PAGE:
What's Trump's Escape Plan This Time? The Doors Are Closing

President Donald Trump speaks during a roundtable at the White House, Thursday, Aug. 23, 2018, in Washington. (Evan Vucci/AP)
President Donald Trump speaks during a roundtable at the White House, Thursday, Aug. 23, 2018, in Washington. (Evan Vucci/AP)

Tuesday of this week marked guilty verdicts on eight counts against Trump’s former campaign manager Paul Manafort and pleas of guilty on the same number of charges by longtime Trump counselor and confidante Michael Cohen.

Even as we absorb the breakneck pace of this double feature that played out simultaneously in two federal courts, there are additional reasons our heads should be spinning. The protective options now open to the president and his administration depend on several patterns of circular reasoning that are becoming increasingly harder to justify.

The Pardon Option

It has been observed that prosecutors in general, and the Mueller team in particular, are powerless to stop Trump from issuing pardons at any moment that will render useless all their hard work and all the evidence they have amassed. Pardons are intended to remove any incentive by current defendants and suspects to enter into cooperation agreements.

But pardons will have an ironic strengthening effect on prosecutors’ and on Congress’ power to require testimony under oath from individuals who are now shown to be members of what can only be called a criminal enterprise. Leaving aside, for the moment, the additional possibility of state prosecutions not subject to the federal presidential pardoning power, pardons remove the Fifth Amendment right to refuse to provide answers that may incriminate the speaker while implicating others. With no remaining jeopardy, there is no danger of incrimination.

It is, of course, possible that a contempt citation and jail sentence resulting from a refusal to testify by the likes of an already-pardoned Paul Manafort would result in yet another pardon from an obdurate president apparently unconcerned about contributing to the mounting evidence of obstruction. Any attempt to predict the effect of one pardon, never mind a repeating series, is pure speculation in our current political climate.

(Richard Drew/AP)
(Richard Drew/AP)

Immunity from Indictment

Justice Department policy, reportedly accepted by the special counsel, is that a sitting president cannot be indicted. We cannot know the extent to which this policy was formulated in reliance on what has today become a naive assumption — that Congress will do its duty and move to impeach an undeniably corrupt chief executive. Richard Nixon was thus famously labeled an “unindicted co-conspirator,” and induced to resign when leaders of his own party signaled that Congress was prepared to act.

There is, however, a strong argument for making this case an exception to the policy of presidential immunity. The charge at issue here is an allegation that the immunity itself was improperly obtained because the campaign illegally sought to influence the election. Invocation of the policy by this president brings to life the tired old joke of a defendant who has killed his parents and asks the court for lenity because he is an orphan.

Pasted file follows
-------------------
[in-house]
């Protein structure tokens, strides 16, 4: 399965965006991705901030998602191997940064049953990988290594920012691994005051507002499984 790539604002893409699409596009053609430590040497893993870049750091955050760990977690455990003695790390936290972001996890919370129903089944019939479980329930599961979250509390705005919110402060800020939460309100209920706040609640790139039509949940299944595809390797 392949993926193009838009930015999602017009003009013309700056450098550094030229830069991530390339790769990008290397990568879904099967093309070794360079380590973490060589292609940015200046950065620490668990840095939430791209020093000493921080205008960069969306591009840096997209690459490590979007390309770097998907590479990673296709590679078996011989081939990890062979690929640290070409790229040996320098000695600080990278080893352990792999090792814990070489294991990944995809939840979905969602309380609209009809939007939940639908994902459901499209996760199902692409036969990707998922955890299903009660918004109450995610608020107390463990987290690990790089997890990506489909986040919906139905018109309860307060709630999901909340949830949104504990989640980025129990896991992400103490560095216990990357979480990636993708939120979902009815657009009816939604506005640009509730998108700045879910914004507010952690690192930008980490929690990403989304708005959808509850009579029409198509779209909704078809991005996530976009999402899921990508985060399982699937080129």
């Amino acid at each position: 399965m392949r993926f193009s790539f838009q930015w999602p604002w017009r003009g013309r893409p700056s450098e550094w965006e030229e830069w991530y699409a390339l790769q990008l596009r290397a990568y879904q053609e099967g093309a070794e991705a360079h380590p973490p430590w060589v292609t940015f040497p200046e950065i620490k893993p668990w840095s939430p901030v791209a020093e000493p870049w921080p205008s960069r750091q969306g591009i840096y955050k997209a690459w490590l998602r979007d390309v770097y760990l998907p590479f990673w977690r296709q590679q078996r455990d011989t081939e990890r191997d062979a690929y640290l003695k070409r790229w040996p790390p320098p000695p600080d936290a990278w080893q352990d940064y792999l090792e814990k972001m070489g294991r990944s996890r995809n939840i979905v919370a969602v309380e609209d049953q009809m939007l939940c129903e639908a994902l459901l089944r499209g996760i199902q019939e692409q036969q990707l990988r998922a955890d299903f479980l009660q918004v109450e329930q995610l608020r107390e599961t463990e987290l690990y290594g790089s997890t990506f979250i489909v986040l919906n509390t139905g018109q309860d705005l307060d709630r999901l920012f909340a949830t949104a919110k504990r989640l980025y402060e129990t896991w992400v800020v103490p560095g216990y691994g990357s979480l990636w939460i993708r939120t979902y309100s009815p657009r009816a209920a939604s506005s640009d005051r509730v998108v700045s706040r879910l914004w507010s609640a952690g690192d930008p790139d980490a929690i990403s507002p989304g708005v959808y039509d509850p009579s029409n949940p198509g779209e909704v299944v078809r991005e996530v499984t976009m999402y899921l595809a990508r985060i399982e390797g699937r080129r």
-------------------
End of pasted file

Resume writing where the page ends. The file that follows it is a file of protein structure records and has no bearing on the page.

Circling the Republican Wagons

The relationship between the president and the Republican majority is a transactional one, based on a mutual desire to stay in office. Specific policies are relevant only in connection with issues that the president has sold to his base, and that Republican members of Congress fail to support at their peril. The resurgence of coal, the hordes of criminals streaming across our southern border, the economic boom that tax cuts will stimulate — these are examples of positions designed to harden the base, to deter defection and, increasingly, to ensure that impeachment is not a realistic possibility.

These positions, however, are not dependent on one individual for their success. The greater the success Trump has had in selling them, the more they have taken on a life of their own, even while he steadily continues to rely on them. Now Trump is being tarred credibly with serious charges such as those provided under oath by Michael Cohen openly in federal court.

Members of Congress, instinctively keen to sense emerging weakness, could conclude at some point that the transactional relationship can be transferred to Vice President Mike Pence without abandoning the hot-button issues that Trump has so assiduously promoted. While a core base of Republicans are loyal to Trump personally, other blocs such as the Evangelical right and the Koch donor class have always rationalized their support as means, however repugnant, justified by the ends. If and when the repugnancy is perceived as posing a danger to those ends, the GOP will promptly discover that its ethical sensibilities require a change.

The Cohen/Manafort debacle has been preceded by indictments of 26 Russian nationals, three Russian companies, four other Trump advisors and two other individuals, resulting at this point in guilty pleas on numerous charges from six individuals and the one jury conviction on eight counts against Manafort.

We do not know whether there are any — or many — other indictments, guilty pleas and cooperation agreements under seal. These examples of unintended consequence present yet additional threats to Trump’s efforts to undermine the steadily accumulating significance of the special counsel’s work.


Headshot of Andrew Grainger

Andrew Grainger Cognoscenti contributor
Andrew Grainger is a retired associate justice of the Massachusetts Appeals Court. He has been designated a senior Fulbright scholar by the U.S. Department of State. He has taught legal courses in numerous foreign universities, and also teaches locally.



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